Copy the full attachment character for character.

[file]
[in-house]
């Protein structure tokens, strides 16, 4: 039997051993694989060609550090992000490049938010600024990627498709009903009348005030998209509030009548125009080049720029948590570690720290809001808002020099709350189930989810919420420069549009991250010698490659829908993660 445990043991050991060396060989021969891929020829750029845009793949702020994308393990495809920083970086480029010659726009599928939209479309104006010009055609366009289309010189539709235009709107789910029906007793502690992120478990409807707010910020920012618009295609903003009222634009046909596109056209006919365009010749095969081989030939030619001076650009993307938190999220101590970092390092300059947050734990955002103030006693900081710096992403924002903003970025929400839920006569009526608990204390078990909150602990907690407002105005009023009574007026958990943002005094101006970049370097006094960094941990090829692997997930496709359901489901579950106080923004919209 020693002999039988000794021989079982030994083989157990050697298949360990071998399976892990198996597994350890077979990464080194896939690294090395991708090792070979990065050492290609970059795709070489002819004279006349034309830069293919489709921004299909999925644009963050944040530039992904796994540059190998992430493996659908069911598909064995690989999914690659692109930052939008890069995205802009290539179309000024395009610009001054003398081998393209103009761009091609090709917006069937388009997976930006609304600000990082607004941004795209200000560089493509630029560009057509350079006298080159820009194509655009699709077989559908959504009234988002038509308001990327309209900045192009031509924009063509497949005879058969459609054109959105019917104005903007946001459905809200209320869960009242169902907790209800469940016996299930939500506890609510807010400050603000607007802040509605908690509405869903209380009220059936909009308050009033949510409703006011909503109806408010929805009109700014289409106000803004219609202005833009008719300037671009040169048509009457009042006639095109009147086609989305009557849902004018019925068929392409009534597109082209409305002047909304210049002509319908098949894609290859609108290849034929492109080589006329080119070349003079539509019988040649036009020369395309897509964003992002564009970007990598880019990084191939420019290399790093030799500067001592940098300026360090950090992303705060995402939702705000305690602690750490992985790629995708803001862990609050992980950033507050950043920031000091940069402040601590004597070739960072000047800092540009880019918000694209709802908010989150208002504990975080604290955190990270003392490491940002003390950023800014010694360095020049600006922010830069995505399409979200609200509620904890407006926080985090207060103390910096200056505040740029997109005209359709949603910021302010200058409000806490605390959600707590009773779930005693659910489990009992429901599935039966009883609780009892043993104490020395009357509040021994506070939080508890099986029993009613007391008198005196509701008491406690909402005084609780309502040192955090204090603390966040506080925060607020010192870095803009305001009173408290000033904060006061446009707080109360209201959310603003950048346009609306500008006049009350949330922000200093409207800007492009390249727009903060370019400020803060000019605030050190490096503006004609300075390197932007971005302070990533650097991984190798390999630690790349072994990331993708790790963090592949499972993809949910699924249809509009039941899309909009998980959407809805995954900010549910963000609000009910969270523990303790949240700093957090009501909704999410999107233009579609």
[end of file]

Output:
[in-house]
């Protein structure tokens, strides 16, 4: 039997051993694989060609550090992000490049938010600024990627498709009903009348005030998209509030009548125009080049720029948590570690720290809001808002020099709350189930989810919420420069549009991250010698490659829908993660 445990043991050991060396060989021969891929020829750029845009793949702020994308393990495809920083970086480029010659726009599928939209479309104006010009055609366009289309010189539709235009709107789910029906007793502690992120478990409807707010910020920012618009295609903003009222634009046909596109056209006919365009010749095969081989030939030619001076650009993307938190999220101590970092390092300059947050734990955002103030006693900081710096992403924002903003970025929400839920006569009526608990204390078990909150602990907690407002105005009023009574007026958990943002005094101006970049370097006094960094941990090829692997997930496709359901489901579950106080923004919209 020693002999039988000794021989079982030994083989157990050697298949360990071998399976892990198996597994350890077979990464080194896939690294090395991708090792070979990065050492290609970059795709070489002819004279006349034309830069293919489709921004299909999925644009963050944040530039992904796994540059190998992430493996659908069911598909064995690989999914690659692109930052939008890069995205802009290539179309000024395009610009001054003398081998393209103009761009091609090709917006069937388009997976930006609304600000990082607004941004795209200000560089493509630029560009057509350079006298080159820009194509655009699709077989559908959504009234988002038509308001990327309209900045192009031509924009063509497949005879058969459609054109959105019917104005903007946001459905809200209320869960009242169902907790209800469940016996299930939500506890609510807010400050603000607007802040509605908690509405869903209380009220059936909009308050009033949510409703006011909503109806408010929805009109700014289409106000803004219609202005833009008719300037671009040169048509009457009042006639095109009147086609989305009557849902004018019925068929392409009534597109082209409305002047909304210049002509319908098949894609290859609108290849034929492109080589006329080119070349003079539509019988040649036009020369395309897509964003992002564009970007990598880019990084191939420019290399790093030799500067001592940098300026360090950090992303705060995402939702705000305690602690750490992985790629995708803001862990609050992980950033507050950043920031000091940069402040601590004597070739960072000047800092540009880019918000694209709802908010989150208002504990975080604290955190990270003392490491940002003390950023800014010694360095020049600006922010830069995505399409979200609200509620904890407006926080985090207060103390910096200056505040740029997109005209359709949603910021302010200058409000806490605390959600707590009773779930005693659910489990009992429901599935039966009883609780009892043993104490020395009357509040021994506070939080508890099986029993009613007391008198005196509701008491406690909402005084609780309502040192955090204090603390966040506080925060607020010192870095803009305001009173408290000033904060006061446009707080109360209201959310603003950048346009609306500008006049009350949330922000200093409207800007492009390249727009903060370019400020803060000019605030050190490096503006004609300075390197932007971005302070990533650097991984190798390999630690790349072994990331993708790790963090592949499972993809949910699924249809509009039941899309909009998980959407809805995954900010549910963000609000009910969270523990303790949240700093957090009501909704999410999107233009579609």